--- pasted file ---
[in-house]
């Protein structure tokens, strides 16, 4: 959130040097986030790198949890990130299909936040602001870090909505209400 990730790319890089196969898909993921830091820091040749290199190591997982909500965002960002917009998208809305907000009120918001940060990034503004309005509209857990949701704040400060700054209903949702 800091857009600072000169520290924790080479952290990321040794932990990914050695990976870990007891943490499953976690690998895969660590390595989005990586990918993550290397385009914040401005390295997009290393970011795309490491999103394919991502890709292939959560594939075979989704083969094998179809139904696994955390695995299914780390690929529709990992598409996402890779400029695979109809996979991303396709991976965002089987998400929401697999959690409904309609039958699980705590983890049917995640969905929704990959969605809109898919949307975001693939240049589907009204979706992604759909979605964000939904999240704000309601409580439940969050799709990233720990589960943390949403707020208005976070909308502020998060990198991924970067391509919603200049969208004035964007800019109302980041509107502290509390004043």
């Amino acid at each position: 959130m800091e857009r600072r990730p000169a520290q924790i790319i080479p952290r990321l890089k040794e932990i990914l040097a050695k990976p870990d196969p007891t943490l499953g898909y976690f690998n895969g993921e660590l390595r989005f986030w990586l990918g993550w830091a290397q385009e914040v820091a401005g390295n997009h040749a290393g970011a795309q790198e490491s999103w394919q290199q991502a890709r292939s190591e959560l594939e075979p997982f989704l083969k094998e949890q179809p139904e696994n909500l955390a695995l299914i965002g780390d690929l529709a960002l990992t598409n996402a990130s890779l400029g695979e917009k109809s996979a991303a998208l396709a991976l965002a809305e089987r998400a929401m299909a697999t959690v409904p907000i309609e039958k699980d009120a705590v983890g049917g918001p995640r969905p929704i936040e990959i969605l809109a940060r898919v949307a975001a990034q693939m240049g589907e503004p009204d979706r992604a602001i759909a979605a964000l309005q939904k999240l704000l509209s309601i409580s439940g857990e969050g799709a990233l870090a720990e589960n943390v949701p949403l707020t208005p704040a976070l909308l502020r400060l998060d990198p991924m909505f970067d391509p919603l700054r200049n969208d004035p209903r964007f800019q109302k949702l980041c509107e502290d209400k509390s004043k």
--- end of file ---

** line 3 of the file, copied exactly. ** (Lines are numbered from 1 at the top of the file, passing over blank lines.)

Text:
């Amino acid at each position: 959130m800091e857009r600072r990730p000169a520290q924790i790319i080479p952290r990321l890089k040794e932990i990914l040097a050695k990976p870990d196969p007891t943490l499953g898909y976690f690998n895969g993921e660590l390595r989005f986030w990586l990918g993550w830091a290397q385009e914040v820091a401005g390295n997009h040749a290393g970011a795309q790198e490491s999103w394919q290199q991502a890709r292939s190591e959560l594939e075979p997982f989704l083969k094998e949890q179809p139904e696994n909500l955390a695995l299914i965002g780390d690929l529709a960002l990992t598409n996402a990130s890779l400029g695979e917009k109809s996979a991303a998208l396709a991976l965002a809305e089987r998400a929401m299909a697999t959690v409904p907000i309609e039958k699980d009120a705590v983890g049917g918001p995640r969905p929704i936040e990959i969605l809109a940060r898919v949307a975001a990034q693939m240049g589907e503004p009204d979706r992604a602001i759909a979605a964000l309005q939904k999240l704000l509209s309601i409580s439940g857990e969050g799709a990233l870090a720990e589960n943390v949701p949403l707020t208005p704040a976070l909308l502020r400060l998060d990198p991924m909505f970067d391509p919603l700054r200049n969208d004035p209903r964007f800019q109302k949702l980041c509107e502290d209400k509390s004043k």